After about half a mile, he joined the main road.
He was, he thought, roughly halfway back to Cascade on a totally deserted road when he saw, ahead of him, where another landslide, starting below the road, had carried away at least half the road for a distance of thirty or forty yards. Stopping just before he reached it, he jumped out and walked forward to check what was left of the road.
The edge didn't look too loose, but he went the full distance of the slide, noticing that there was something blocking the road in front of him. He reached it, and discovered that it was a 'ROAD CLOSED' sign. Well, that explained the lack of other vehicles, and just as well he had decided against hoping to flag down someone... But with that sign just there, he decided he could safely assume that the road up to this point was passable. Though why the sign wasn't at the end of the road so that nobody would use it... But then he remembered - the side road they had taken wasn't the only one leading off this main road; all the side roads to this point were probably open.
He checked his phone again. Still no signal. He swallowed.
It would have been so much simpler if there had been a signal... but as it was...
He lifted the sign out of the way, and walked back to the truck.
Wishing he could drive with his eyes closed, he inched the truck forwards, keeping as close to the right as he could, desperately trying not to think of the drop on his left. He held his breath as he concentrated, unsure if the left-hand wheels were even fully in contact with the road. If the edge collapsed under the weight of the truck... He might be lucky and only the wheels drop, rather than the vehicle tipping over and rolling a long way down...
Just watch the road ahead, he told himself. Forget about the left hand side...
It seemed to take forever but finally, finally the road widened again - he was past the narrow bit. He carried on for a few yards and stopped, yanked on the parking brake and then, leaning on the steering wheel, began panting as his lungs demanded the air they had been denied for the past couple of minutes. He was, he knew, close to a panic attack, but he didn't have the luxury of giving in to it. He drew a long, deep breath, held it for a moment, then breathed out; and again; and again. Then he jumped out of the truck, replaced the sign (though he was pretty sure he didn't really need to; only an idiot or someone as desperate as he was would even try to drive over that bit of road!) Returning to the truck he drove on, faster now that he was fairly sure the rest of the road was safe, passing another side road after only a few seconds.
After a while he stopped and once again tried the cell phone. This time he got a signal, and punched the speed dial for Simon.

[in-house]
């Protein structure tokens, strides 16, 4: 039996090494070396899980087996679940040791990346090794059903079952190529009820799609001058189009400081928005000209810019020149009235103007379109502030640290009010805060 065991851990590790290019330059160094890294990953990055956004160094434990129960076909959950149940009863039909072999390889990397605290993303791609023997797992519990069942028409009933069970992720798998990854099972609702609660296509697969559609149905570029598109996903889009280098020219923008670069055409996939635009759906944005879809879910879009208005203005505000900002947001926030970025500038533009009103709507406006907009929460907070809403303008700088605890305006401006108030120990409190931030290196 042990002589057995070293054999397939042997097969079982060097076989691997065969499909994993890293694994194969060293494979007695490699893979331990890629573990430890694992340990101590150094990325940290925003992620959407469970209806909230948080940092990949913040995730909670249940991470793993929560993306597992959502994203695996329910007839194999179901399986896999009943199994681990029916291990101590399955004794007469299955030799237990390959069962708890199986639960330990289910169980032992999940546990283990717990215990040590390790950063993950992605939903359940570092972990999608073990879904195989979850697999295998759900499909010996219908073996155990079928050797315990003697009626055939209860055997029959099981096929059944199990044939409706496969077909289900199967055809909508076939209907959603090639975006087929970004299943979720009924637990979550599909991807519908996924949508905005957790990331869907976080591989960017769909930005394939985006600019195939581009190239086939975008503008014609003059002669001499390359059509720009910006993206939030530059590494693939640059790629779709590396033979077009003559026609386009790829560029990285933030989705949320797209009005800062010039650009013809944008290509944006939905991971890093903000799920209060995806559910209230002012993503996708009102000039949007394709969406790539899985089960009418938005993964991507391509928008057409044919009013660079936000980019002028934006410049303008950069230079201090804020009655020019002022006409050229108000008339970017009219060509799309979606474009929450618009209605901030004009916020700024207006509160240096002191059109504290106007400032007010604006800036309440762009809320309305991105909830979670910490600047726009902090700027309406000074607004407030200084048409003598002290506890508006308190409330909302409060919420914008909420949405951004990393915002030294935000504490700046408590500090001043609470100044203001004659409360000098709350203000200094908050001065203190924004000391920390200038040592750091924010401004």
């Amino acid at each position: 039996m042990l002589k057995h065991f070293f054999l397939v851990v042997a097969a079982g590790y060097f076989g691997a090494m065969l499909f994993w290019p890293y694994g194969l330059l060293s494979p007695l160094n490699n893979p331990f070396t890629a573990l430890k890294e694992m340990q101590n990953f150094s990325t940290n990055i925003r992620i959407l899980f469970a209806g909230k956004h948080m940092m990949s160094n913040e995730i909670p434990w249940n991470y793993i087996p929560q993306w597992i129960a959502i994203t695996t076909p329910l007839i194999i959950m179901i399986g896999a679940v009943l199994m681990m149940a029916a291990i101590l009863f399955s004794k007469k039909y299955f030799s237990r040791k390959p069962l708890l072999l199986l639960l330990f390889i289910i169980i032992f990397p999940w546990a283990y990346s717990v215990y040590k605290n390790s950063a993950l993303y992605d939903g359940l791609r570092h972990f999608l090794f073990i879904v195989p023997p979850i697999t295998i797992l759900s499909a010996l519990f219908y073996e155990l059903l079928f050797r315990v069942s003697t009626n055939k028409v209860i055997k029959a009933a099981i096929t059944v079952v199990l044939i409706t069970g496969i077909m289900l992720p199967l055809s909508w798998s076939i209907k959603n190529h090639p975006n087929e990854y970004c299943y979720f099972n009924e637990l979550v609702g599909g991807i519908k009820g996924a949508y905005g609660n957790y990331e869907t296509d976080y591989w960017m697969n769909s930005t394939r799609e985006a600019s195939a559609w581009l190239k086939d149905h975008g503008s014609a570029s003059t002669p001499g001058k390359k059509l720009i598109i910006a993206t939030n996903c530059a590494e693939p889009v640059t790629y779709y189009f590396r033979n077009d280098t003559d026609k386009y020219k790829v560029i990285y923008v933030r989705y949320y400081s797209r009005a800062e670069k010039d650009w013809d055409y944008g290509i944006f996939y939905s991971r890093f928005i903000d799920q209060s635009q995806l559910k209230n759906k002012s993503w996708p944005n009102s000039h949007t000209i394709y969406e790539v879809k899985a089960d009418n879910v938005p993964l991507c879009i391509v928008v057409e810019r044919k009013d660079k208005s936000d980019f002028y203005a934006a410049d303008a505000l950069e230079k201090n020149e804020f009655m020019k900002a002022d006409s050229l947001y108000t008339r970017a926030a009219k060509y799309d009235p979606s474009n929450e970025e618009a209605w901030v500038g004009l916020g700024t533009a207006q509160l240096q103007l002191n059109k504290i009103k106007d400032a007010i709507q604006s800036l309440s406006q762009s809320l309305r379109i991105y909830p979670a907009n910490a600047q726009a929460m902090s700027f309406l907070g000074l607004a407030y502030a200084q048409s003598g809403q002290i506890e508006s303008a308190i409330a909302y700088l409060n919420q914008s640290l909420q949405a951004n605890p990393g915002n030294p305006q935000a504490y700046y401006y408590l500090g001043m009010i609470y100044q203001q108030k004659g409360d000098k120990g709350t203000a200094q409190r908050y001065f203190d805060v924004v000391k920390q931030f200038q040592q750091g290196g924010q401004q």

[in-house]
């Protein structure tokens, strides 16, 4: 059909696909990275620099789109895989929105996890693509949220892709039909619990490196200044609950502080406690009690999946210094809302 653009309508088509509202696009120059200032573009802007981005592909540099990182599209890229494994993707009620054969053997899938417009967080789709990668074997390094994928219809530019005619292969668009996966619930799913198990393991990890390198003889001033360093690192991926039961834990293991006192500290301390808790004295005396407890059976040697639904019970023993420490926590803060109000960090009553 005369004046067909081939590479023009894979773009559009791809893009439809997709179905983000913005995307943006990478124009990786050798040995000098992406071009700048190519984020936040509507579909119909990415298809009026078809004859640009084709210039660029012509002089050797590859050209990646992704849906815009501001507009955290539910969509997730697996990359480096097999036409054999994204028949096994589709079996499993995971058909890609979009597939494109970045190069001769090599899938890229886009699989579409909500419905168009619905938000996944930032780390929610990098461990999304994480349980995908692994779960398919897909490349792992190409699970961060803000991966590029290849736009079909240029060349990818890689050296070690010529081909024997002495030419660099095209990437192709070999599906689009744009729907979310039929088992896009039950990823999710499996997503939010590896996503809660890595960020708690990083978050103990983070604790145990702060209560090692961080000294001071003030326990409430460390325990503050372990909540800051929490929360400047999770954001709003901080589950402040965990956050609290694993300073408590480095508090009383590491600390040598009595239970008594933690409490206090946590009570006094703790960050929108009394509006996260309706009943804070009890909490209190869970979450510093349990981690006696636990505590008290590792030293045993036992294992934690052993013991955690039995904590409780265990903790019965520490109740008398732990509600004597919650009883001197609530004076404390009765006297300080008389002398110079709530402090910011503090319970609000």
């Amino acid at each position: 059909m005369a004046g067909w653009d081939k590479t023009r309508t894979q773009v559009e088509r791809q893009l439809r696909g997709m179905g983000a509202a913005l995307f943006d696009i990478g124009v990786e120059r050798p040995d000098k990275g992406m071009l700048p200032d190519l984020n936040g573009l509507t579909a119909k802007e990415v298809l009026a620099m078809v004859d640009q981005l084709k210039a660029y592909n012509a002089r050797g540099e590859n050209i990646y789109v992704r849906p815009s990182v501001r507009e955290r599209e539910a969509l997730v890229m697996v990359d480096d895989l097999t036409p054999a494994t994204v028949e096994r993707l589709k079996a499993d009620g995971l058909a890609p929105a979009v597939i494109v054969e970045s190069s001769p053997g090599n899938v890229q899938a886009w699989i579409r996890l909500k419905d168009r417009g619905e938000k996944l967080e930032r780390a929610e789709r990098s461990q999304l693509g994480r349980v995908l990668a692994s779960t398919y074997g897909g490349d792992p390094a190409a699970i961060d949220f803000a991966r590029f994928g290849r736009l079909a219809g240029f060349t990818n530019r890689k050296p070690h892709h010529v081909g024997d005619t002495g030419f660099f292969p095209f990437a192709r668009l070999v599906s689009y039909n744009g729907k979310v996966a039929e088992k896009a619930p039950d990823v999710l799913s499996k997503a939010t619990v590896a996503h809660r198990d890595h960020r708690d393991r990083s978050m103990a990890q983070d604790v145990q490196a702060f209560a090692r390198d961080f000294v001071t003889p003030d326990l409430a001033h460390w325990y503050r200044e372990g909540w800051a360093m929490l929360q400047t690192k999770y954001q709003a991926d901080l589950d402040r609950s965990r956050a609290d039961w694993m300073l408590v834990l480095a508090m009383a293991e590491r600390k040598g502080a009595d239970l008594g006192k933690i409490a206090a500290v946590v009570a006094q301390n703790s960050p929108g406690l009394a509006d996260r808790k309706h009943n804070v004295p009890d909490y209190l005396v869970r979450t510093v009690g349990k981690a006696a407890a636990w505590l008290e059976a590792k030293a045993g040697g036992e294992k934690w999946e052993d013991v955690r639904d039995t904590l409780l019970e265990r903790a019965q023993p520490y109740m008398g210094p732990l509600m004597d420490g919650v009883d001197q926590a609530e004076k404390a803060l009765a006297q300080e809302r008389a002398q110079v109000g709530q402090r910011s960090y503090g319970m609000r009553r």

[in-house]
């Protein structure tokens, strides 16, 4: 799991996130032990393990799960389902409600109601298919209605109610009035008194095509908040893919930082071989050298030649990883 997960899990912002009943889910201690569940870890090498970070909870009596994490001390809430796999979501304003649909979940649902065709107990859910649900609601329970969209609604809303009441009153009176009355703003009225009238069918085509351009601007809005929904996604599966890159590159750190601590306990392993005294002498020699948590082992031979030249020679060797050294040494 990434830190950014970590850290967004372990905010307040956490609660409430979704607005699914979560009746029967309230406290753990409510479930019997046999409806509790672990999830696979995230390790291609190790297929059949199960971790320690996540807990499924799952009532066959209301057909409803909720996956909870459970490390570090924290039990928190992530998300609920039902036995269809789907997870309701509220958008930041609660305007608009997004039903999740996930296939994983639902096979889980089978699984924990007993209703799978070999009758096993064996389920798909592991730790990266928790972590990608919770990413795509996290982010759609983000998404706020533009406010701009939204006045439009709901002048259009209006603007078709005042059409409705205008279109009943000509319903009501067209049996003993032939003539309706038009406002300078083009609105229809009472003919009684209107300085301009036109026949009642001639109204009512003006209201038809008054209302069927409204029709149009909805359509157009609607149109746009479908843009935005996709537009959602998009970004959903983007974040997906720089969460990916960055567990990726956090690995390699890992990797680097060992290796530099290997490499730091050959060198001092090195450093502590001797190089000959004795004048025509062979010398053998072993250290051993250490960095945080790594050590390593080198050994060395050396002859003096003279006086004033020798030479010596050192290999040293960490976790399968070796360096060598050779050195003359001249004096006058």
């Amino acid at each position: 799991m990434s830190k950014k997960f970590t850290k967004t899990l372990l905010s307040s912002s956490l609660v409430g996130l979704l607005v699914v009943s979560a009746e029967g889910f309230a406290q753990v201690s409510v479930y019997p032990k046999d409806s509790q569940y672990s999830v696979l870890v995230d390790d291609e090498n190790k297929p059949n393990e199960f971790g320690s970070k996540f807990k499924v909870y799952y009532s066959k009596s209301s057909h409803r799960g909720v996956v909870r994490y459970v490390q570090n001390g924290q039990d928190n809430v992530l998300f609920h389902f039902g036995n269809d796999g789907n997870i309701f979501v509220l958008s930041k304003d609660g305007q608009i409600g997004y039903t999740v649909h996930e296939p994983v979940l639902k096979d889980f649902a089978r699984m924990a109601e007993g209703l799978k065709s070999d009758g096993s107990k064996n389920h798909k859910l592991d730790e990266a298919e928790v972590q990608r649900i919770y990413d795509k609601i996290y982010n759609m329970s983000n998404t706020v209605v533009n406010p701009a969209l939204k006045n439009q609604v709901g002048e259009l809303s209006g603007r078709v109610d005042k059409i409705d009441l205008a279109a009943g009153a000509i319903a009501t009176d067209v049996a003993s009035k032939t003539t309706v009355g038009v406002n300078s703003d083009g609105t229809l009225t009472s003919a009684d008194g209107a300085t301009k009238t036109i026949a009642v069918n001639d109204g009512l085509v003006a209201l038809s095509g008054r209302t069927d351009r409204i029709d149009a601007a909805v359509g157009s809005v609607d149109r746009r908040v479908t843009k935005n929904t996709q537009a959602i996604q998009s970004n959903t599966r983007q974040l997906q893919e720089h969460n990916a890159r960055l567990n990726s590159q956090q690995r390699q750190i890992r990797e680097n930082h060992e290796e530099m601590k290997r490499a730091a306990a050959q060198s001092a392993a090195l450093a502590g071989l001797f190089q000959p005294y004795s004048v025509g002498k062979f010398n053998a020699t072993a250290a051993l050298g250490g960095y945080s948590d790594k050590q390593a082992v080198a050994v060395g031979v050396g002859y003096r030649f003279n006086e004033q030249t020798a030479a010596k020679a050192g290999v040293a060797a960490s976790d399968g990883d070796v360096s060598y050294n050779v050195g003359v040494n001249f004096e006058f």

"Simon, it's Blair."
'You guys okay?' Simon cut in before Blair could say anything more.
"No. Jim's in trouble - when the earthquake hit he broke his leg. Badly. He's stuck at our camp site - no way I could get him back to the truck. It's taken me till now to get to somewhere I could get a signal. Is Cascade badly hit?"
'Not too bad. I'll get a helicopter out.'
"You have the map reference for where we were going. Tell the crew to look out for a bad landslide - he's a mile or so east of it in a bright orange tent."
"I'll come in to the station when I reach Cascade - probably a couple of hours."
'Leave your cell phone on - if there's any news I'll call you.'
"Thanks." Blair hung up and put the phone on the seat beside his pack, then drove on.
Blair reached the PD in just under two hours, swore fluently in several languages as he drove round the garage looking for somewhere to park - it was rarely this busy, and he wondered why - and then as he was beginning to think that he'd have to park elsewhere, two elevators spilled their civilian occupants into the garage and almost at the same time the door to the stairs swung open to allow more people to access the place. They scattered and within moments cars began to move out. He let them go, parked as close to the elevators as he could and went up to Major Crime, still wondering why there had been so many visitors. (He discovered later that a lot of Cascade's businessmen had been at a meeting with the Commissioner, all of them concerned about what the police would do to protect their property from looting in the event of another earthquake.)
"Blair!" Joel moved quickly over to join him. "Simon said Jim's been hurt?"
Joel accompanied Blair across the bullpen as, in a few words, he described what had happened. At Simon's door, Joel gripped Blair's arm synpthetically then turned back to his desk as Blair, with a quick knock on the door, went in to Simon's office.
"Blair! No word yet, I'm afraid, but there is a helicopter on its way."